“Honey, please!” Katie softens. “We can wait until the winds ease up and you can see better. I’m fine. The contractions are still pretty far apart, so we have plenty of time.”
Katie hates to lie. The pains are closer than ever and she knows the baby is coming. Clenching her fist to her mouth, she holds back her moans as a jolt rips through her gut. Burtrum’s determination overrides any trace of common sense as he continues to plow through the unforgiving swirling gales. Katie leans her head against the window again and closes her eyes. The coolness on her forehead helps to soothe the increasingly intense labor pains.
Excerpt from Fruit Loops
Sheriff Jon Anderson sits in the living room trying not to doze off as he listens to his wife finishing up the dishes in the kitchen. She’s been in there for the past hour, and to him, that seems like a long time. For some reason he feels like she’s avoiding him, but doesn’t know why.
Her queer behavior started a couple of weeks ago, when she began disappearing before he’d get home. The only reason she probably didn’t go out tonight is because of the weather.
“Maybe at last I can get to the bottom of this,” he whispers to himself, watching her shadow on the door as it reaches up and hangs a pan.
Glancing up at the Coo-Coo clock placed above the mantel, Jon admires the fireplace he and Carol built together, rock by rock. They’d planned on raising a family, but Carol couldn’t conceive, so the two of them have lived in this large house by themselves for twenty-one years. John loves the space, but obviously, Carol is feeling a little cramped.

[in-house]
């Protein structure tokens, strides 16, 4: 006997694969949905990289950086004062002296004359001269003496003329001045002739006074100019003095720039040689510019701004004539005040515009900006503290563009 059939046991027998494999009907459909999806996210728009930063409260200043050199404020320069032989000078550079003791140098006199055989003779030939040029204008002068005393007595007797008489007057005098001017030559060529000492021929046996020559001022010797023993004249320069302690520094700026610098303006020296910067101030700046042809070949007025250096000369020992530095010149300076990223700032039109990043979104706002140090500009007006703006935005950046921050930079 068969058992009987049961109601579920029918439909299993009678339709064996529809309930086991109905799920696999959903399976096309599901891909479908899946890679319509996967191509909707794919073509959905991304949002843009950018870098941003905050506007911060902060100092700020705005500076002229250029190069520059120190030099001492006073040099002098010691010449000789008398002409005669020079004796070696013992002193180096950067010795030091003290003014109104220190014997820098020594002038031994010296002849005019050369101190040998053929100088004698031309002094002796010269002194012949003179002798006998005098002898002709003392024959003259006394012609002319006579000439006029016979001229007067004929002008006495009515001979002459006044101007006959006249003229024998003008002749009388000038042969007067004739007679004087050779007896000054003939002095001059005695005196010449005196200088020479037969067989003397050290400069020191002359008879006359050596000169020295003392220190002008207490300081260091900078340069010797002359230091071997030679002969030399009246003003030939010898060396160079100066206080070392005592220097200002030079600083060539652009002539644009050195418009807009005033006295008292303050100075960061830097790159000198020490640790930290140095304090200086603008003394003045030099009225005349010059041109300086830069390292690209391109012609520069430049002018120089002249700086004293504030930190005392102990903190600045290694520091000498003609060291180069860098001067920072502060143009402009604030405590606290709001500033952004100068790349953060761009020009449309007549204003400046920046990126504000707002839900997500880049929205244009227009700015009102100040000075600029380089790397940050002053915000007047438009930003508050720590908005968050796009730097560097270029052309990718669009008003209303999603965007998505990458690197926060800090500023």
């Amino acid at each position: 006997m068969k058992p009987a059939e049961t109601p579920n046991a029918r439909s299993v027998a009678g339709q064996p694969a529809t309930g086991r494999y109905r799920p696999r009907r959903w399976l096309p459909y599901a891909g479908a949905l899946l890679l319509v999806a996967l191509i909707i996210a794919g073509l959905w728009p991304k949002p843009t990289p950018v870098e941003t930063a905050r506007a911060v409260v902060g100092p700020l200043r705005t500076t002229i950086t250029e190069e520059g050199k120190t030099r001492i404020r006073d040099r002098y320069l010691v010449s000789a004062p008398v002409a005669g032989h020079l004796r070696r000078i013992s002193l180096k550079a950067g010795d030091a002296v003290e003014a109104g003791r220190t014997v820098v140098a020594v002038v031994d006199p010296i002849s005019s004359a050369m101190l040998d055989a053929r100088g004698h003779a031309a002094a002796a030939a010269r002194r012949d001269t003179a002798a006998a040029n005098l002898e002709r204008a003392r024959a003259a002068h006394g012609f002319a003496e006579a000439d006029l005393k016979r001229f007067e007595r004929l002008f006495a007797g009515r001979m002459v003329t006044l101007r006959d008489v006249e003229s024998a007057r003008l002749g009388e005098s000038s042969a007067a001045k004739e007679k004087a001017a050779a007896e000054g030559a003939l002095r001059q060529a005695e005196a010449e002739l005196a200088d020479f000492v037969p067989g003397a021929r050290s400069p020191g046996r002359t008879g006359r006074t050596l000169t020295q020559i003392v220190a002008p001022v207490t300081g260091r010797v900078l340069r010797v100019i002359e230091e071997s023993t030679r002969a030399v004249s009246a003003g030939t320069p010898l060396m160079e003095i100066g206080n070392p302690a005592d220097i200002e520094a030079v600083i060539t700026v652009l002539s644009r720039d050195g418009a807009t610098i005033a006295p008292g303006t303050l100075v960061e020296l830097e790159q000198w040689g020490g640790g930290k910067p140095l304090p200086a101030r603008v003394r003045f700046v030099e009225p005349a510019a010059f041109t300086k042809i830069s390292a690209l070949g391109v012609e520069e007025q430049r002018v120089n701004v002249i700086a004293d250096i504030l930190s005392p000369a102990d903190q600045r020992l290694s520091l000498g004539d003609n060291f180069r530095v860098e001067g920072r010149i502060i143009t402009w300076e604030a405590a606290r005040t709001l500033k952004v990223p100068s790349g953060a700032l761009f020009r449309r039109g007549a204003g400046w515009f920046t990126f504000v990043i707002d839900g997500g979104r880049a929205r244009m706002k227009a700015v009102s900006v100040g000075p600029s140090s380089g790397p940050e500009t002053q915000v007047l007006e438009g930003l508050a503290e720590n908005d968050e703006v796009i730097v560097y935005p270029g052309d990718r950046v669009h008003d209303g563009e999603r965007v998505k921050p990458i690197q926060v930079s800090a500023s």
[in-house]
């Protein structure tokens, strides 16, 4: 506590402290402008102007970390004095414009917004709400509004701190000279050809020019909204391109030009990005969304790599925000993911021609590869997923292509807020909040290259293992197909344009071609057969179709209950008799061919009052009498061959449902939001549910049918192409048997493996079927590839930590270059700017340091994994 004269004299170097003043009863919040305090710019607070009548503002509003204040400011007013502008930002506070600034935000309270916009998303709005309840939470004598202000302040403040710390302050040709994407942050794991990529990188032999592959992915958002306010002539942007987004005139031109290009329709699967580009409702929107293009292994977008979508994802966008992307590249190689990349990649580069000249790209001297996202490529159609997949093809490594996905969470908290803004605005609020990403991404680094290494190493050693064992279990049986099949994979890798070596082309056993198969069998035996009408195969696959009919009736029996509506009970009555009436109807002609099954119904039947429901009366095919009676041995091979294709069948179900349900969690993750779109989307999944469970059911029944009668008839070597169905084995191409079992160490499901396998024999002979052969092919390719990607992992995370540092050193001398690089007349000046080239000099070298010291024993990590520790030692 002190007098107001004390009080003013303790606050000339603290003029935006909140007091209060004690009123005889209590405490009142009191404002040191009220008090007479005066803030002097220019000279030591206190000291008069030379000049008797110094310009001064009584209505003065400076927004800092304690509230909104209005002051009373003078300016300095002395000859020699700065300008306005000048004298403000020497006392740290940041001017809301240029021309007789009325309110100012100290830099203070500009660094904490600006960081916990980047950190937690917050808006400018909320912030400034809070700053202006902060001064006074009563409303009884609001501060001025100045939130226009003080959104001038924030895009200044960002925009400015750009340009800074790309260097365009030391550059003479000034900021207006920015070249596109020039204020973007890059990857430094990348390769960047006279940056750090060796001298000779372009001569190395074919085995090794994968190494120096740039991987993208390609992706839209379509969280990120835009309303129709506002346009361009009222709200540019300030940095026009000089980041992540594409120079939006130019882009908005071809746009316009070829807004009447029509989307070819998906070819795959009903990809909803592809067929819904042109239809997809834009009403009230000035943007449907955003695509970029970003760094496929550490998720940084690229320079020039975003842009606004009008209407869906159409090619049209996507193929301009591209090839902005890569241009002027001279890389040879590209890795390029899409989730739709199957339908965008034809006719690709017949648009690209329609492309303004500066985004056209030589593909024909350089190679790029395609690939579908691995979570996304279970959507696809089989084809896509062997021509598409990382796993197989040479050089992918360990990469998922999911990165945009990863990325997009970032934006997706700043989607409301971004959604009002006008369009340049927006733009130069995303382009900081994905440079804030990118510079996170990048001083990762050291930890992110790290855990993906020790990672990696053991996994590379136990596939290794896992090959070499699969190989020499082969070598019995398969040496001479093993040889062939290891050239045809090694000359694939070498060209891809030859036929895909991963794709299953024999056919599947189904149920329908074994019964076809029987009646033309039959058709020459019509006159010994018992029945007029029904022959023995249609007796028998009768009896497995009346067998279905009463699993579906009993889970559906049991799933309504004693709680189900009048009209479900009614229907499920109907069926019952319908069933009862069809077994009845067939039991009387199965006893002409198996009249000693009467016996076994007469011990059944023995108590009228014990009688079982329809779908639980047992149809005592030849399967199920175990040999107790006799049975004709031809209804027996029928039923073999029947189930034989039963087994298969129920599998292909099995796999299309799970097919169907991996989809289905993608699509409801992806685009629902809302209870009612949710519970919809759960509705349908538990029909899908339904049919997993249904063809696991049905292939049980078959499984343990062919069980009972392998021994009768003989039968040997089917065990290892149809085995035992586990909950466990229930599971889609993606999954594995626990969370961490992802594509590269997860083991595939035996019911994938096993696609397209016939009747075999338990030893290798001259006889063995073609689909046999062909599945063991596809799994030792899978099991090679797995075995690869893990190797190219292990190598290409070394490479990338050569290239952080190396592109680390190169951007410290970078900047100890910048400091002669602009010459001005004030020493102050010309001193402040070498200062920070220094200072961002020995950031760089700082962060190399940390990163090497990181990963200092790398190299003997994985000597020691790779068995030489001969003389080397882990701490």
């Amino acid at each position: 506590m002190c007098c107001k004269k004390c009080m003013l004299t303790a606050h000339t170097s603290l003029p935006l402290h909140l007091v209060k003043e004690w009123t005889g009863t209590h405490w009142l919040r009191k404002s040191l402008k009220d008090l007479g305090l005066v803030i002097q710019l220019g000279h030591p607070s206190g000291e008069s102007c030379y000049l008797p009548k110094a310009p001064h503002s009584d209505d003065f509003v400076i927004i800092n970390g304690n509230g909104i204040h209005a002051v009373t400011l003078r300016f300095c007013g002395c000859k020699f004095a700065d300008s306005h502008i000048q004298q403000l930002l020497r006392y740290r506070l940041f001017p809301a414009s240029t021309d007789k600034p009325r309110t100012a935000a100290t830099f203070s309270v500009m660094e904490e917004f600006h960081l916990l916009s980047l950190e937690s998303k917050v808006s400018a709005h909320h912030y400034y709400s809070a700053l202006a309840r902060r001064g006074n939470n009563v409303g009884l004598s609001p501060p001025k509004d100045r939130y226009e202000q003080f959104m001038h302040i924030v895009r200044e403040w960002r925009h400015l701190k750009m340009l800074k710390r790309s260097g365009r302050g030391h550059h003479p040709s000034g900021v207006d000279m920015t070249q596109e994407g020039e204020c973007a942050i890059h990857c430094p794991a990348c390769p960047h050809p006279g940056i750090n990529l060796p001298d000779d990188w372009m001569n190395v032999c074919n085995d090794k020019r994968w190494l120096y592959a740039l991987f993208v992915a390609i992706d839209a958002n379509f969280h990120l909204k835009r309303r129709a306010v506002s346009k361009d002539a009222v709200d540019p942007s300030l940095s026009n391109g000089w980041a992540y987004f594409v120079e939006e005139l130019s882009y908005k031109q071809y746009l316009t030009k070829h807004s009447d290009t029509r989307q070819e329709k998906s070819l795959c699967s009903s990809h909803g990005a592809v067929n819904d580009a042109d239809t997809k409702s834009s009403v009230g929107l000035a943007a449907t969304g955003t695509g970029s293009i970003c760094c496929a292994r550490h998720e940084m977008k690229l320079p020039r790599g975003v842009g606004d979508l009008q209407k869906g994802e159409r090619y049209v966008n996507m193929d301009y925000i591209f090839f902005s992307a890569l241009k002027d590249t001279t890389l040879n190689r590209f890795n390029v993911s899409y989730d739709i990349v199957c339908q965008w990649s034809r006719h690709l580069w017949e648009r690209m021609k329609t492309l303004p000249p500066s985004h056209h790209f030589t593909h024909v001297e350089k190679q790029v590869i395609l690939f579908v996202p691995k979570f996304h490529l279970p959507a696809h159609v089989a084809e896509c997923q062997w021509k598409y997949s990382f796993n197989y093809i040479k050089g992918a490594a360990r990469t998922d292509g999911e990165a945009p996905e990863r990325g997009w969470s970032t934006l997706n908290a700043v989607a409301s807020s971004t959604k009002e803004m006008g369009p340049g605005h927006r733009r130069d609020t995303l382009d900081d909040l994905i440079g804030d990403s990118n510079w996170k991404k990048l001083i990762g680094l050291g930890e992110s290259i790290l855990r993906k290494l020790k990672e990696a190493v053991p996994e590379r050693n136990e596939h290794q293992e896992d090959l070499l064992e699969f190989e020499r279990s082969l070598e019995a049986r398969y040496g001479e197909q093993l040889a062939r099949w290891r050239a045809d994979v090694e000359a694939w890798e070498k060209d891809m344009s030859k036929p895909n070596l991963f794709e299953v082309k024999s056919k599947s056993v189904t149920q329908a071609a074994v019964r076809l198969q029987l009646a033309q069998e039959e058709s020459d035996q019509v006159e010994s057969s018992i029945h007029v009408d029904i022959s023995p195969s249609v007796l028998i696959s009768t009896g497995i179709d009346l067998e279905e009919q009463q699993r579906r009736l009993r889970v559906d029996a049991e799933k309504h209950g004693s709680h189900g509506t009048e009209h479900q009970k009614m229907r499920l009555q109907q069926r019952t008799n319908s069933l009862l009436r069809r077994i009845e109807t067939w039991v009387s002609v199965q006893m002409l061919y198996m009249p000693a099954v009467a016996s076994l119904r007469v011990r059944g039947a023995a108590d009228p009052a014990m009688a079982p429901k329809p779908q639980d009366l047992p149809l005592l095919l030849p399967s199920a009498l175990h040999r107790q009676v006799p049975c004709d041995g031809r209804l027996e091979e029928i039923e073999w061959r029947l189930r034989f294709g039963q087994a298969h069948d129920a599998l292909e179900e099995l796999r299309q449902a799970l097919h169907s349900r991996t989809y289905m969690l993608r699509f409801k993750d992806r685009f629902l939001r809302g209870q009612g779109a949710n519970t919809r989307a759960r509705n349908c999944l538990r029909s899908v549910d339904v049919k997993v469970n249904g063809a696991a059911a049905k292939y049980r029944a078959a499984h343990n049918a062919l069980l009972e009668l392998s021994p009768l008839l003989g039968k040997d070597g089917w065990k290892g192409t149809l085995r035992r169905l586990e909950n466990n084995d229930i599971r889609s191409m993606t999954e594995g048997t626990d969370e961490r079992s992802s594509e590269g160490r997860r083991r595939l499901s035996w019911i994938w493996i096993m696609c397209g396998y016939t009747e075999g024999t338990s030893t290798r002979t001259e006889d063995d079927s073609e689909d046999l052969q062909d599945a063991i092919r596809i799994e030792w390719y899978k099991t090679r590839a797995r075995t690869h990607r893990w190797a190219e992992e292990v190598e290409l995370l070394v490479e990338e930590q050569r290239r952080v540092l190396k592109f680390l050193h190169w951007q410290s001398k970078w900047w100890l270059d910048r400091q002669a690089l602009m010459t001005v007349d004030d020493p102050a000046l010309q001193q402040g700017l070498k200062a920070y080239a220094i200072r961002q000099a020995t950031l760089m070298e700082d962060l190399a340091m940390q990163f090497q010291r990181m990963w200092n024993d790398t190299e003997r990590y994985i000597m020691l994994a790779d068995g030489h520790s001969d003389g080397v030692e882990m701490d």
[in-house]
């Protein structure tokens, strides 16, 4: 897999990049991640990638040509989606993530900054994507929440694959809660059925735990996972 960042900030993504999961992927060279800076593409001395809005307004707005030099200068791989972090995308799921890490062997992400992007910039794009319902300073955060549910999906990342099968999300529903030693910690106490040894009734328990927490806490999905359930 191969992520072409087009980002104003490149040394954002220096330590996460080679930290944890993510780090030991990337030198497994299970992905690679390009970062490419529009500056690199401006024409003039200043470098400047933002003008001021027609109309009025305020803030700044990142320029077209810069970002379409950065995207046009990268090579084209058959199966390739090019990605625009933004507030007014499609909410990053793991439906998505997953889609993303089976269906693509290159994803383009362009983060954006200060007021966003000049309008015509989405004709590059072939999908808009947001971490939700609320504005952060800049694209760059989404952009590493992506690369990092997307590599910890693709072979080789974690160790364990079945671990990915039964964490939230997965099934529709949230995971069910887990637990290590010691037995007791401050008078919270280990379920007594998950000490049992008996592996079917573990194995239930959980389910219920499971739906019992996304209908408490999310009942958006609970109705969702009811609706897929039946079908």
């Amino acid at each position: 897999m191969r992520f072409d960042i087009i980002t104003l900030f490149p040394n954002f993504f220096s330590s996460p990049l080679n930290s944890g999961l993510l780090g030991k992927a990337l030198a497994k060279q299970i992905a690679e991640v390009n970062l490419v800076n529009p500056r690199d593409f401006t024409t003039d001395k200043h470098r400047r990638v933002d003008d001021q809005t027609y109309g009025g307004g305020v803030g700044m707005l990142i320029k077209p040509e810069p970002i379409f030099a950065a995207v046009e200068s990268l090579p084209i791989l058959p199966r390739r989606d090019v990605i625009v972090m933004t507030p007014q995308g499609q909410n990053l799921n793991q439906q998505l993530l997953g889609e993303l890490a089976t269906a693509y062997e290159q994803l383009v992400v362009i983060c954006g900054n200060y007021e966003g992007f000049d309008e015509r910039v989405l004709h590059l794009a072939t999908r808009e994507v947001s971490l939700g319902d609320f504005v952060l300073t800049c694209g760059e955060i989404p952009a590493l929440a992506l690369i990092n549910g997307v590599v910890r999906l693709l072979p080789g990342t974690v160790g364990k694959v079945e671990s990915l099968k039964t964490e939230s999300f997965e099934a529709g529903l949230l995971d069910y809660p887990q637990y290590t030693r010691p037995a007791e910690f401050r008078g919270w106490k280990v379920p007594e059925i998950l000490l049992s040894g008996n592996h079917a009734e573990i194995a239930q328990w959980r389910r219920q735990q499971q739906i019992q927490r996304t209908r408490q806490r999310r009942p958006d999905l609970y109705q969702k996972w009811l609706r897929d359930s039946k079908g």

Closing his eyes, Jon recaps his day. The only incident was with that Bryant boy who was skate boarding on the sidewalk. All Jon wanted to do was give the kid a warning, but he skated off, flicking Jon the finger as he disappeared down an alley.
“There’s just no respect, these day,” he mutters.
Strolling in from the kitchen, Carol asks. “What did you say?” She continues to wipe her hands on the blue-striped dish towel.
“Nothing.” He replies, rolling off the couch, like a bear from a rock. “You all done?” He wraps his arms around her, nuzzling her cheek.
Gently pushing him away, she responds. “Yes, with the dishes, but now I have to make a cake for the grade school bake sale tomorrow.”
“Bake sale, why are you baking one?”
Shaking his head, and sitting on the couch, Jon says. “I just don’t get it.”
“There’s nothing to get Jon, I like participating, it keeps me busy. Plus, I enjoy being around children, they make me feel alive, not stifled.”
“Now you’re being stifled?”
“No, you’re taking this the wrong way, and I can tell which direction this conversation is heading, so let’s just drop it. Okay?”
“I don’t want to drop it. You’ve been acting strange lately, and I want to know what’s going on.”
“There’s nothing going on, Jon. I just feel like I need to make a few changes, do something invigorating so that I can start growing again.”
Rising quickly, Jon sweeps his arm around the living room. “This isn’t stimulating? Our life, our home, me?”
Carol Anderson looks at her husband longingly, “Yes, Jon it is. I just feel I need some outside inspiration. You don’t understand.” Carol snaps as she retreats back to the kitchen, leaving Jon mesmerized in her wake.
“What the hell.” He yelps. “Carol, get back here.” He half orders, knowing she won’t respond.
Baffled over the turn of events, Jon thinks about going down to the station and finishing up some paper work, but then reconsiders as he hears the winds howling from outside. It would be crazy to go out in this weather, instead, he decides to lock himself up in his study and watch some TV. If Carol wants to talk, she knows where to find him.